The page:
Customer Service | Help | FAQ | Report a Data Error | About
:
Login
Tip: To zoom in or out on PEP-Web…

PEP-Web Tip of the Day

Are you having difficulty reading an article due its font size?  In order to make the content on PEP-Web larger (zoom in), press Ctrl (on Windows) or ⌘Command (on the Mac) and the plus sign (+).  Press Ctrl (on Windows) or ⌘Command (on the Mac) and the minus sign (-) to make the content smaller (zoom out).   To go back to 100% size (normal size), press Ctrl (⌘Command  on the Mac) + 0 (the number 0).

Another way on Windows: Hold the Ctrl key and scroll the mouse wheel up or down to zoom in and out (respectively) of the webpage. Laptop users may use two fingers and separate them or bring them together while pressing the mouse track pad.

Safari users: You can also improve the readability of you browser when using Safari, with the Reader Mode: Go to PEP-Web. Right-click the URL box and select Settings for This Website, or go to Safari > Settings for This Website. A large pop-up will appear underneath the URL box. Look for the header that reads, “When visiting this website.” If you want Reader mode to always work on this site, check the box for “Use Reader when available.”

For the complete list of tips, see PEP-Web Tips on the PEP-Web support page.

Segal, H. (1994). Salman Rushdie and the Sea of Stories: A Not-So-Simple Fable about Creativity. Int. J. Psycho-Anal., 75:611-618.

(1994). International Journal of Psycho-Analysis, 75:611-618

Salman Rushdie and the Sea of Stories: A Not-So-Simple Fable about Creativity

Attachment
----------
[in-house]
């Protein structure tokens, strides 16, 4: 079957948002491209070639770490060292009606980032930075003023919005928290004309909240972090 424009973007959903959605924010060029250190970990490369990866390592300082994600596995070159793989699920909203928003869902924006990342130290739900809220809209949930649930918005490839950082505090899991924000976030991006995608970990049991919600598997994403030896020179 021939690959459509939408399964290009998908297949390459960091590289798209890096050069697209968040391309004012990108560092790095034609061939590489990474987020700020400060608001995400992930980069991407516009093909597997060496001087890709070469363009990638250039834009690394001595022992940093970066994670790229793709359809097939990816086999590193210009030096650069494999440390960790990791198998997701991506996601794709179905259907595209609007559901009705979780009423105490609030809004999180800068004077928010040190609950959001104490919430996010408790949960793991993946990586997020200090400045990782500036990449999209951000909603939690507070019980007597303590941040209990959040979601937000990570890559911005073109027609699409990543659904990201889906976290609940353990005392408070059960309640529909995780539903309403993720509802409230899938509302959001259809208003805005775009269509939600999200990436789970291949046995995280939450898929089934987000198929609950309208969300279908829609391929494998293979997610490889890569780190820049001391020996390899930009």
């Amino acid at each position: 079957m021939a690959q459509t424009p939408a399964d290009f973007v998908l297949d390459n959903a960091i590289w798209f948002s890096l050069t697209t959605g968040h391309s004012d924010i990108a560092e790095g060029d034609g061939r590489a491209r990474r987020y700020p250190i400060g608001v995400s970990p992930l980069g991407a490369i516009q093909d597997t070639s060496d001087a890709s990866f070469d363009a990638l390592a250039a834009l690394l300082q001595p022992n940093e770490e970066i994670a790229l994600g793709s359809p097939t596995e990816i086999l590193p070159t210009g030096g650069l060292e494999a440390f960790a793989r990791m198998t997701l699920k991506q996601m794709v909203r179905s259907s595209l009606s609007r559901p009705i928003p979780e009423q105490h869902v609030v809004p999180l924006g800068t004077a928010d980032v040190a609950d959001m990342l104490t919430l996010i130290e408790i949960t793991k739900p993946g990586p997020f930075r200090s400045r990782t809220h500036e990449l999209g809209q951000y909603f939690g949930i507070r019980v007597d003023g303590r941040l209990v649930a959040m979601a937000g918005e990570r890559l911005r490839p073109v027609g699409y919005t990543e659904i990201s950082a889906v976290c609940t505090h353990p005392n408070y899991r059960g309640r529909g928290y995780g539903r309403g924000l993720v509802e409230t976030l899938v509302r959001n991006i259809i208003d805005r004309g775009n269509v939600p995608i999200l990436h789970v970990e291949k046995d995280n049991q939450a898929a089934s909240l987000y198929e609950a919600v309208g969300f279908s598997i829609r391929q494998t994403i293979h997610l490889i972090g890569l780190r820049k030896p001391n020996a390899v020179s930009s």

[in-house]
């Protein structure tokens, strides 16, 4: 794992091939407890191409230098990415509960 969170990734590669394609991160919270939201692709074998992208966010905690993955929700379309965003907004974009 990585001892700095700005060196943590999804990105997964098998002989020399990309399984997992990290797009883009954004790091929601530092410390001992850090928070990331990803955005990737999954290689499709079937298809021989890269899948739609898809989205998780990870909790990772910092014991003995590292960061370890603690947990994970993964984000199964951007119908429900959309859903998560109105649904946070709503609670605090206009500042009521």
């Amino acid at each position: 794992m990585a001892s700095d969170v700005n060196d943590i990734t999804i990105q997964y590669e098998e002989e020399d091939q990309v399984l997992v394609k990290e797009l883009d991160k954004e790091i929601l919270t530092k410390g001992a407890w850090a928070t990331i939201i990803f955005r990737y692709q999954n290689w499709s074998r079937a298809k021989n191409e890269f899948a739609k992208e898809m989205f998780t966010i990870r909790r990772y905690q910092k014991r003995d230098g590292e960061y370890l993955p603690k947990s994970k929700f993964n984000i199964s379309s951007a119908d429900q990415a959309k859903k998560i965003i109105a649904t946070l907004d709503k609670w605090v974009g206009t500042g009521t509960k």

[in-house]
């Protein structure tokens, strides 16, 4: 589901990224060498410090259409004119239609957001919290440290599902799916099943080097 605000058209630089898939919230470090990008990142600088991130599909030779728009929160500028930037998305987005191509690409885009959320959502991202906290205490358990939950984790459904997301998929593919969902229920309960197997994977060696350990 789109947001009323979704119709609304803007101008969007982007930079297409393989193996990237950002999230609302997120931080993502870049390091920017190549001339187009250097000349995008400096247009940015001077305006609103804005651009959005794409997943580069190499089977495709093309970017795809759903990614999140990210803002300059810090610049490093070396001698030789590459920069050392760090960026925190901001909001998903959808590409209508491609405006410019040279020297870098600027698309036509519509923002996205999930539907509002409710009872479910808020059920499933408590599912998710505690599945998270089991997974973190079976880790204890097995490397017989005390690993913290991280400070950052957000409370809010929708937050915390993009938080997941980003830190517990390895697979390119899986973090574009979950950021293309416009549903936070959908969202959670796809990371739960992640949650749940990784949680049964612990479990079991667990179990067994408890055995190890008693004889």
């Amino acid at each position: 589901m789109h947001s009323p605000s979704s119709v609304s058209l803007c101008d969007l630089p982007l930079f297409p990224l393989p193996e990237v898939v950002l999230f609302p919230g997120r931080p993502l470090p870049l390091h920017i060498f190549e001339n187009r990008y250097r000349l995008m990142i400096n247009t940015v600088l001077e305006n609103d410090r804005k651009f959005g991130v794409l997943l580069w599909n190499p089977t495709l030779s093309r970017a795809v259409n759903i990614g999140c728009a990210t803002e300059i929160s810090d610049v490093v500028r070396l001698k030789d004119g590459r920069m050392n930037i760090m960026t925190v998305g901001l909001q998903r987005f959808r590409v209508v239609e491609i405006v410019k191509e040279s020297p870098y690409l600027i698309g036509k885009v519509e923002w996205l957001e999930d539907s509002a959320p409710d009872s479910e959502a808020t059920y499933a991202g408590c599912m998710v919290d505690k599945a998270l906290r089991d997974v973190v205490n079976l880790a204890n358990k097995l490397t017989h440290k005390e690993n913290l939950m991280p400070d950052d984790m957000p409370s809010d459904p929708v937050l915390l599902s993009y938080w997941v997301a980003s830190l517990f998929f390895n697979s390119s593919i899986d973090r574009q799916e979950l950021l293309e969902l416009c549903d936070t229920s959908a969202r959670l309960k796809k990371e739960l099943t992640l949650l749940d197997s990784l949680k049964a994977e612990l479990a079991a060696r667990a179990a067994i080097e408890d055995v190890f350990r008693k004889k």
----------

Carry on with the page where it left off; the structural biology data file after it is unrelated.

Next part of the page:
Hanna Segal

ABSTRACT

This paper examines Salman Rushdie's tale 'Haroun and the Sea of Stories', written for his younger son while Rushdie was in hiding from the fatwa. It is a fairy tale about the boy Haroun, who travels to the moon to find a cure for his father's loss of capacity to tell stories. There he discovers that the Ocean of Stories—source of all stories—is polluted. The author sees this tale as a parable of creativity, which can be used on many levels. On one level, it describes the artist's struggle against forms of political oppression, which aims at destroying all art, speech and thought. On another level, it could be seen as an internal conflict between the creative forces derived from the life instinct and those which are destructive and self-destructive deriving from the death instinct. Rushdie describes ways of dealing with this conflict and different outcomes depending on the way the conflict is faced.

[This is a summary or excerpt from the full text of the book or article. The full text of the document is available to subscribers.]

Copyright © 2018, Psychoanalytic Electronic Publishing, ISSN 2472-6982 Customer Service | Help | FAQ | Download PEP Bibliography | Report a Data Error | About

WARNING! This text is printed for personal use. It is copyright to the journal in which it originally appeared. It is illegal to redistribute it in any form.